Ngram: Good old mountain dew? Not exactly

More phrase-frequency charts from Google Books Ngram Reader:

— mountain dew vs. Mountain Dew

— Michael Jordan vs. Thomas Wolfe, Andy Griffith and Sam Ervin

— Lumbee Indians vs. Catawba Indians

— Wilmington 10 vs. Chicago Seven

— Charlotte Hornets vs. Charlotte Bobcats

First in flight no match for latest in millinery

“In talking with some of the people who live on the outer banks — bankers, they are called — I soon discovered that wrecks like that of the [Carroll A. Deering in 1921] have a way of serving as points of personal reference. One venerable gentleman who lives on Hatteras recalled that when the barkentine [a sailing ship with at least three masts] J. W. Dresser came ashore on July 23, 1895, it was his 12th birthday; a lady told me that she well recollected the wreck of the schooner Catherine M. Monahan off Ocracoke on August 24, 1910, because she had the worst toothache in her life; another lady remembered that some of the nicest hats she ever owned were acquired at a salvage auction on Nags Head beach after the steamer Elizabeth was blown ashore on March 19, 1919.

“ ‘There was everything aboard the Elizabeth,’ she said. ‘She was on her way from Baltimore to the Canal Zone and she carried everything from three automobiles to a case of silk shirts. The men had a lighter [a barge] and a schooner boat and they unloaded her cargo in that. Soon as they’d get a load of stuff ashore, it would be auctioned off…. I bought a case of white hats, a dozen, the nicest hats you ever saw. There was much more on the Elizabeth than the men could get off. A big tide came in and she floated herself on the fifth day and that was the end of the auction….’

“Few events in the more recent history of the outer banks, I gathered, exceeded the Elizabeth auction in importance. The achievement of the Wright brothers at Kitty Hawk, only a few miles from where the Elizabeth grounded herself, was obviously nowhere in the same class. And I gathered, also, that there was a certain amount of nostalgia for the days when ‘going wrecking’ — plundering wrecked ships — was the leading cottage industry of the outer banks.”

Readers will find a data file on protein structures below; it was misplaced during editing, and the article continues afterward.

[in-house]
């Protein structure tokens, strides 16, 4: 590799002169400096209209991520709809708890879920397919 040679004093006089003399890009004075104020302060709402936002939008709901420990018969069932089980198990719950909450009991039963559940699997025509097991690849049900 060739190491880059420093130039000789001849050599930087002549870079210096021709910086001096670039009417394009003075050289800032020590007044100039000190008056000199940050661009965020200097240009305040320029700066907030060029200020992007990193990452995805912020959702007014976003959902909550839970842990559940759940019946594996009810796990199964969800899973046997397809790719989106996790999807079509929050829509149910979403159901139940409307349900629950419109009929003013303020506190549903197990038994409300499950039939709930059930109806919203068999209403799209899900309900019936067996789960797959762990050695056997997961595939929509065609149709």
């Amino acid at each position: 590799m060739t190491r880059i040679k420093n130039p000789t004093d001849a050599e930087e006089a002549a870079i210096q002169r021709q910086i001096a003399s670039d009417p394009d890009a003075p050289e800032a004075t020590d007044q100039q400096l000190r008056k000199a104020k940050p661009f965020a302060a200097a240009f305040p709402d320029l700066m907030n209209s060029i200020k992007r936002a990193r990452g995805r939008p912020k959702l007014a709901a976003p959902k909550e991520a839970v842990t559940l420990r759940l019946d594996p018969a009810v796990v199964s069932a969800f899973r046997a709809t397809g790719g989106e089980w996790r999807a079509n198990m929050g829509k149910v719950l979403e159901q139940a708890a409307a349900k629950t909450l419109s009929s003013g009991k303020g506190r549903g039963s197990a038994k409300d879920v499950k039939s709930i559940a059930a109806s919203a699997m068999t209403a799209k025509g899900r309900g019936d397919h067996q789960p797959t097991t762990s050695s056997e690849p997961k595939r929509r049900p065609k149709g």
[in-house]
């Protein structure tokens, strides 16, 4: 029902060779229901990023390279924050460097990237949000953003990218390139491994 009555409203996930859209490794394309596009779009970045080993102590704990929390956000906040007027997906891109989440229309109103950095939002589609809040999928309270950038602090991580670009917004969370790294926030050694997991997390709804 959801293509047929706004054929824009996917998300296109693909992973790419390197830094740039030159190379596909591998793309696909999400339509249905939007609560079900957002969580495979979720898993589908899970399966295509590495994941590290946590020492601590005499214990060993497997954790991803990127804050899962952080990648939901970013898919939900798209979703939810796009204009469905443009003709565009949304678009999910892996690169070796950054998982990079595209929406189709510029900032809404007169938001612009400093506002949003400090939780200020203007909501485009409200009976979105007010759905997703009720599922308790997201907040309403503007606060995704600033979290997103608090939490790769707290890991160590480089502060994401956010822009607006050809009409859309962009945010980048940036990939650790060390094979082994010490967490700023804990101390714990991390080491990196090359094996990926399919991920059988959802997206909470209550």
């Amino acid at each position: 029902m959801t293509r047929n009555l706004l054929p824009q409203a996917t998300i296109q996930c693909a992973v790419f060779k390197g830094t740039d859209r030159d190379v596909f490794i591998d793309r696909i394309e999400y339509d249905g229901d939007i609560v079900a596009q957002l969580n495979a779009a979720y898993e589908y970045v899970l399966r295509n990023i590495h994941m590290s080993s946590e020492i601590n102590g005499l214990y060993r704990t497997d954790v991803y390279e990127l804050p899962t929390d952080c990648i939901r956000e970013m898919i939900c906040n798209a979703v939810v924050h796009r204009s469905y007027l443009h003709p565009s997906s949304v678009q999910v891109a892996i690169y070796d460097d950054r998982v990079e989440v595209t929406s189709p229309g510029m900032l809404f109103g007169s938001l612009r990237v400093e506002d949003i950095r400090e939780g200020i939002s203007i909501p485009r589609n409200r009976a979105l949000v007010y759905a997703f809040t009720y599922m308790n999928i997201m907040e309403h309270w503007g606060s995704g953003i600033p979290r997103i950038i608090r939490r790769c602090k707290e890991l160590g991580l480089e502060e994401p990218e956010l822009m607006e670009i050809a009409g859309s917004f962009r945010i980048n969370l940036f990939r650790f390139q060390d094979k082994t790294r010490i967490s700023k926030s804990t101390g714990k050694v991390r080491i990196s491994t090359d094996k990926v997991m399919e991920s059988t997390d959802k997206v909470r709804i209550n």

— From “How Cape Hatteras earned its evil notoriety….” by Hamilton Basso in American Heritage, February 1956

Basso, a journalist and novelist (“The View from Pompey’s Head,” 1954), lived for a time in a cabin in Pisgah Forest, where he sometimes hosted Thomas Wolfe.

Thomas Wolfe, a ‘great, obnoxious beast’?

“Thomas Wolfe, the novelist, has just taken an apartment at 865 First Avenue….Going down in the elevator the other morning, he was joined by a lady with a big police dog. The dog took an immediate liking to Mr. Wolfe, and began jumping up on him, and kissing him. Mr. Wolfe, who is only moderately fond of dogs, pushed this one away, whereat the lady spoke up sharply. ‘Wolfe!’  she said. ‘You great, obnoxious beast!’

“Being a gentleman, Mr. Wolfe made no reply, but he was terribly hurt. He spent the rest of the day wandering along the waterfront in the rain, bumping into warehouses and brooding, like a character in one of his own novels. However, the matter was cleared up when he returned home that evening. The elevator man explained that the police dog is named Wolf …. The lady… was bawling out the dog and not the novelist, whom, as a matter of fact,  she rather admires.”

—  The New Yorker, March 6, 1937

I’d be surprised if this Talk of the Town amusement wasn’t apocryphal. In fact, it almost predicts the Reggie Jackson (Eddie Murphy, et al.) urban legend of half a century later


When Tom Wolfe found Thomas (no kin) Wolfe

George Plimpton: What about Thomas Wolfe? Did he float into your consciousness at all?

Tom Wolfe: Yes, he did. I can remember that on the shelves at home there were…  Look Homeward Angel and Of Time and the River. Of Time and the River had just come out [in 1935] when I [at age 4] was aware of his name. My parents had a hard time convincing me that he was no kin whatsoever. My attitude was, Well, what’s he doing on the shelf then? But as soon as I was old enough I became a tremendous fan of Thomas Wolfe and remain so to this day. I ignore his fluctuations on the literary stock market.

— From The Paris Review (The Art of Fiction No. 123)

This new Google tool tracks the literary stocks of Thomas and Tom.

In sync with the ‘inner rhythm’ of Thomas Wolfe

“The little town of Monroe [Georgia], where I spent my 14th summer, seemed miles from everywhere….It was there one morning that my older cousin gave me ‘Look Homeward, Angel’ by Thomas Wolfe and insisted that I begin reading immediately.

“Four hours later, at the height of the afternoon heat, I let go the book, hands trembling, face flushed. I had finished only some 50 pages and my life had been changed. I was shaken, not so much by the specific content of the writing as by the  quality — the rhythm if you will — of the experience….

“Years later, on a trip to Asheville, North Carolina, I visited Wolfe’s home and grave. I met people who had known him intimately and had lunch and dinner with his sister.  But his personal presence was not so well rounded and clearly defined on that trip as it had been on those long, hot days and magical nights when I first read ‘Look Homeward, Angel.’ ”

— From “The Silent Pulse: A search for the Inner Rhythm that Exists in Each of Us” (2006) by George B. Leonard (UNC Chapel Hill ’48).

Leonard, an accomplished journalist but better known as a founder and popularizer of the human potential movement, died Jan. 6 in Mill Valley, Calif. He was 86.